Figure 1 shows Kaplan-Meier plots for overall survival for all patients, non-BRCA-like, BRCA1-like, BRCA2-like, and BRCA-like (either a BRCA1-like or a BRCA2-like profile) tumors, stratified for treatment. HR in this subset of the original trial population was 0.38 (95% CI 0.20–0.72; p = 0.003) for HD-CTC compared to FEC chemotherapy. Patients with a BRCA-like profile had a significantly better overall survival after HD-CTC treatment compared with FEC chemotherapy (adjusted HR 0.12, 95% CI 0.04–0.44, p = 0.001) (Table 5). This difference was not observed in non-BRCA-like patients (adjusted HR 0.90, 95% CI 0.37–2.18; p = 0.818). The effect of HD-CTC over FEC treatment was significantly different between BRCA-like and non-BRCA-like patients (p interaction 0.011). The different effect of treatment for BRCA-like and non-BRCA-like tumors was borderline significant when the analysis was stratified for triple-negative and luminal breast cancer (p interaction was 0.072 and 0.07, respectively) (Table 5 and Fig. 1). Subgroup analysis should be interpreted with caution, due to small numbers.
In this study, we developed a novel digitalMLPA assay to assess BRCA1-like and BRCA2-like copy number profiles within one assay. We showed an accuracy of 91% for the BRCA1-like classification and 82% for the BRCA2-like classification using the array-based BRCA-like classification as the gold standard. The digitalMLPA correctly classified most BRCA1-mutated, BRCA1-methylated, and BRCA2-mutated tumors, with respectively 88%, 96%, and 93% correct classification. The digitalMLPA had treatment predictive power: the test could identify both TN and luminal-type tumors with remarkable good responses on high-dose chemotherapy.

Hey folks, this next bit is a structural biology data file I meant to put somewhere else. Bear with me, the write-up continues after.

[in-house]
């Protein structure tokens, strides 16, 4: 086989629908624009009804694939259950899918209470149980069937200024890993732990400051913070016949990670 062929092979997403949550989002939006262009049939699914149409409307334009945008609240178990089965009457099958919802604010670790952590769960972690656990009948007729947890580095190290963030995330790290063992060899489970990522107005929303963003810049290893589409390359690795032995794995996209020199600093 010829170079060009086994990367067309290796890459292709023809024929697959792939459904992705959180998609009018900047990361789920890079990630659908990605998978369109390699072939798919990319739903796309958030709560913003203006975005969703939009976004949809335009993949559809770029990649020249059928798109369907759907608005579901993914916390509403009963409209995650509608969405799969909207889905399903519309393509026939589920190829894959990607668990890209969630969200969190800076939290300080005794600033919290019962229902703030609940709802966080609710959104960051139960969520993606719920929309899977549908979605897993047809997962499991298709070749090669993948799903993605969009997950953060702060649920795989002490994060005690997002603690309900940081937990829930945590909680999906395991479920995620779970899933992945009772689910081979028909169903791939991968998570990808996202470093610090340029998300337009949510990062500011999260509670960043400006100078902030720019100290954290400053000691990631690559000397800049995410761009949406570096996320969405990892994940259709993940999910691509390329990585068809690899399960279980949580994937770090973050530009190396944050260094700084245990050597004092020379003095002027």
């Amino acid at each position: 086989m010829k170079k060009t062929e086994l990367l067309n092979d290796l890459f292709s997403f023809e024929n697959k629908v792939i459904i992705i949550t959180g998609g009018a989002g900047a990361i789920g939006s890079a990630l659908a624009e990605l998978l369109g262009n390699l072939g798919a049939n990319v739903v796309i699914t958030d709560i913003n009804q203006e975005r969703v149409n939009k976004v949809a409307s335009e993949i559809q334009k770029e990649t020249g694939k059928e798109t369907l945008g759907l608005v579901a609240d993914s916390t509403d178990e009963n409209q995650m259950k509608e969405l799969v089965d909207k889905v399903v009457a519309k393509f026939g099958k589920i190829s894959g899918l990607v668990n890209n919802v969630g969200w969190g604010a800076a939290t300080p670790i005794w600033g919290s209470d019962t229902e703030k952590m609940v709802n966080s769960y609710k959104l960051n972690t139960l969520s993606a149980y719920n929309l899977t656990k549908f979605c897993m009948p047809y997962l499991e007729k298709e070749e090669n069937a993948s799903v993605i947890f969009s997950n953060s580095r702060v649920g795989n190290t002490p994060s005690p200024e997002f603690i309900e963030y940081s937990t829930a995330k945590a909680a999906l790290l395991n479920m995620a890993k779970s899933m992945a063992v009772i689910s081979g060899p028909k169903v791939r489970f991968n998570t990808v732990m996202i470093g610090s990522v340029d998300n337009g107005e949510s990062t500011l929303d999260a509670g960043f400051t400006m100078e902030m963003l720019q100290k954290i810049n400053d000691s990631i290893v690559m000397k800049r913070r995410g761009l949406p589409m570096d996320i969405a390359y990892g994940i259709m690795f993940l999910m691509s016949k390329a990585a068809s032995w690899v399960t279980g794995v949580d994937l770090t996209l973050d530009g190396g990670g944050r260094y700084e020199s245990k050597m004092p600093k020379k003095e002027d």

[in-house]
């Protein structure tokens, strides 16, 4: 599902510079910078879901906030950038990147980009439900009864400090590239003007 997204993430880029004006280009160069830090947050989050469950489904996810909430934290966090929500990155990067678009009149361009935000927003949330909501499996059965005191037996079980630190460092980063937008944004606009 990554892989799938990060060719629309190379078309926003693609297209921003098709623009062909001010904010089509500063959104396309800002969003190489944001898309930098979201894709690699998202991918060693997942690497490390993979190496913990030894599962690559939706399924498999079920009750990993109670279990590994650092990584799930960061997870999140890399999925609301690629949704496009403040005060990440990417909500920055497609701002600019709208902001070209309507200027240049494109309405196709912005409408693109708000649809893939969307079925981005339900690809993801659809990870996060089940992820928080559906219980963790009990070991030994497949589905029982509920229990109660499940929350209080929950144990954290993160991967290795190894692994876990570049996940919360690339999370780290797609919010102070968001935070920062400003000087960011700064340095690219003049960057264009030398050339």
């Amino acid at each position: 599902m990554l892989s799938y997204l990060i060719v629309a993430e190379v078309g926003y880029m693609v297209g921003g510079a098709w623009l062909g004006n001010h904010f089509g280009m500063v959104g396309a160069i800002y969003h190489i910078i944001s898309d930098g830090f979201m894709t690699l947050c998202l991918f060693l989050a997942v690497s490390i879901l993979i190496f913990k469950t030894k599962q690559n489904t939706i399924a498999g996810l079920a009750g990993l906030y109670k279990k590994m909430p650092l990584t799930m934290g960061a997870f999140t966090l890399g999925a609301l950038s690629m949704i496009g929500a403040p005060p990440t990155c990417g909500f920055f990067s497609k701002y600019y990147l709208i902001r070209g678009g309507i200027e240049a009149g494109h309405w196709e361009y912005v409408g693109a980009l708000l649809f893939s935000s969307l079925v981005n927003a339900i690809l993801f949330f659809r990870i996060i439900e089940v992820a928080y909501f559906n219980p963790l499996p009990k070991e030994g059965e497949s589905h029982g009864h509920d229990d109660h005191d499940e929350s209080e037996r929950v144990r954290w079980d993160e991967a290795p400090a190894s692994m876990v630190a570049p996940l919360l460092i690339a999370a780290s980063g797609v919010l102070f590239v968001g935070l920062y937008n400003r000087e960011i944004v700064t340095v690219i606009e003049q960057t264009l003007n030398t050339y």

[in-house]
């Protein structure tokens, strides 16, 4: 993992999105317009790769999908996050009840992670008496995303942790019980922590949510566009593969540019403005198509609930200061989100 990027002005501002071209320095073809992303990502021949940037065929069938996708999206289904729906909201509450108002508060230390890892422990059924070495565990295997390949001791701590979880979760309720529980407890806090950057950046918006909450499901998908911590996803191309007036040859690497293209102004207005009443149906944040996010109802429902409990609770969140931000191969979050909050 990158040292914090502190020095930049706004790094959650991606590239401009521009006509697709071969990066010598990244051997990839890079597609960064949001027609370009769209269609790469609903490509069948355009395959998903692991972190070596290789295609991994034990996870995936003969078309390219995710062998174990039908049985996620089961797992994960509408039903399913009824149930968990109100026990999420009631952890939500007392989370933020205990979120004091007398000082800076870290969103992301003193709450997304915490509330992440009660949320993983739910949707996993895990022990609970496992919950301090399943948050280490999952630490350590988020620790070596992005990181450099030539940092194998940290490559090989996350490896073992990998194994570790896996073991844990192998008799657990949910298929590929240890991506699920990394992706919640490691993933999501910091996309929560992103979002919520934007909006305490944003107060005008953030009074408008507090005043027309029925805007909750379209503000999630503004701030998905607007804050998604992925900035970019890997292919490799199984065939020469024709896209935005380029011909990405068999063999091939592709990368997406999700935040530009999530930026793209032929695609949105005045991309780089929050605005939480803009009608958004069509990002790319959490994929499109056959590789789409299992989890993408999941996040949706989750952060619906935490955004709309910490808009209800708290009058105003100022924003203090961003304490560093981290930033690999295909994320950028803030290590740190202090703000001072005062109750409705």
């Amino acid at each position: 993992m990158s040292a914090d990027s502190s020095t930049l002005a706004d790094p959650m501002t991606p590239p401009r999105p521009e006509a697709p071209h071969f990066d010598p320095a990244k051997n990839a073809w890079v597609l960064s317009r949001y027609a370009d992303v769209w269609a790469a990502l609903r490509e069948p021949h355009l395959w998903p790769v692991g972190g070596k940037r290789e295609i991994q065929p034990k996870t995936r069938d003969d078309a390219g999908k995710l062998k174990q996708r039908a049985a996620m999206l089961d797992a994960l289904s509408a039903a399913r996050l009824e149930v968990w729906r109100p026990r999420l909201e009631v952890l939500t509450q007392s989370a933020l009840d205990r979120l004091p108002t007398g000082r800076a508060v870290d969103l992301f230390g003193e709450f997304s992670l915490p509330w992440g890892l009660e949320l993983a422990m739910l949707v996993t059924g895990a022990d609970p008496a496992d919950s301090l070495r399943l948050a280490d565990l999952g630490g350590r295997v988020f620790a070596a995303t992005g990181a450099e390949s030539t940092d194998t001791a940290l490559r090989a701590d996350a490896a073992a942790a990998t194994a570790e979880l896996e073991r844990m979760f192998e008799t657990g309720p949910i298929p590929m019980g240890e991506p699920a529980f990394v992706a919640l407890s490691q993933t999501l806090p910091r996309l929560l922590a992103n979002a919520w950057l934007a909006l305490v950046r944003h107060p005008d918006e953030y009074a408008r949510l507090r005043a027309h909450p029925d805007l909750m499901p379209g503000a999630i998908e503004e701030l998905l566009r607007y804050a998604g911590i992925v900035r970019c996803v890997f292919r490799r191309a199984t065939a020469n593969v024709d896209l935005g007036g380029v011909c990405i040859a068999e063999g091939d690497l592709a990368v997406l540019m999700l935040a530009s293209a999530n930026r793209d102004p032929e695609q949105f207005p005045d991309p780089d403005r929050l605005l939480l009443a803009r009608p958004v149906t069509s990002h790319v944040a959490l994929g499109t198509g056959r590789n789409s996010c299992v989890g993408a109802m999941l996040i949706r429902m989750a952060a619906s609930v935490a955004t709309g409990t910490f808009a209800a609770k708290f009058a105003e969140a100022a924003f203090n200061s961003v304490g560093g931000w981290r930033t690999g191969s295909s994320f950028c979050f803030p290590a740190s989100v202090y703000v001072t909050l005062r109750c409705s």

The BRCA1-like and BRCA2-like classifiers were originally developed to identify BRCA1 and BRCA2 deficiency and could support decision-making in genetic counseling. We previously showed that the classifiers could identify tumors with other mechanisms of BRCA1 or BRCA2 inactivation such as promoter methylation [1, 4, 5]. In addition to the role of the test in clinical genetics decision-making, the BRCA1-like and BRCA2-like classifiers have shown to have treatment predictive value [6,7,8, 21]. As BRCA1 and BRCA2 play a role in the process of DNA double-strand break repair, we believe that a copy number profile resembling BRCA1- or BRCA2-mutated tumors could indicate the specific chromosomal instability associated with defective DNA repair, i.e., HRD. A BRCA1-like or BRCA2-like profile could therefore be considered as a readout for HRD. In addition to our BRCA1/2-like tests, other (commercially) available HRD tests are on the market for breast and ovarian cancer. These are either based on genomics scars , mutational signatures , or point mutations in homologous recombination repair genes . In ovarian cancer, the highest benefit of niraparib was seen in patients with HRD tumors [26, 27]. In breast cancer, trials in the (neo) adjuvant setting showed higher responses on platinum salts or alkylating chemotherapy for patients with HRD tumors vs. patients with non-HRD tumors [28, 29]. However, the lack of a control arm was a flaw in these studies [30, 31]. Of note, a randomized trial in the neoadjuvant setting comparing paclitaxel single agent with cisplatin single agent showed higher responses for HRD tumors in both arms, indicating that this test is not predictive for selective benefit of DNA-damaging agents . Furthermore, in the advanced breast cancer TNT trial, no association was observed between HRD status and response rate . In this latter trial, an additional explanation for genomic scars having less predictive power is that most patients were already pre-treated by other chemotherapy agents. Resistance might already have been occurred in these patients . Although patients with BRCAness tumors might have benefit from conventional types of DNA-damaging therapy, like FEC, we believe that BRCAness patients will have additional benefit of high-dose DNA-damaging therapies, like the regimen applied in the Dutch high dose trial, as these are in particular highly vulnerable for this kind of tumors [6, 7]. Results of in vitro and in vivo studies point in the same direction .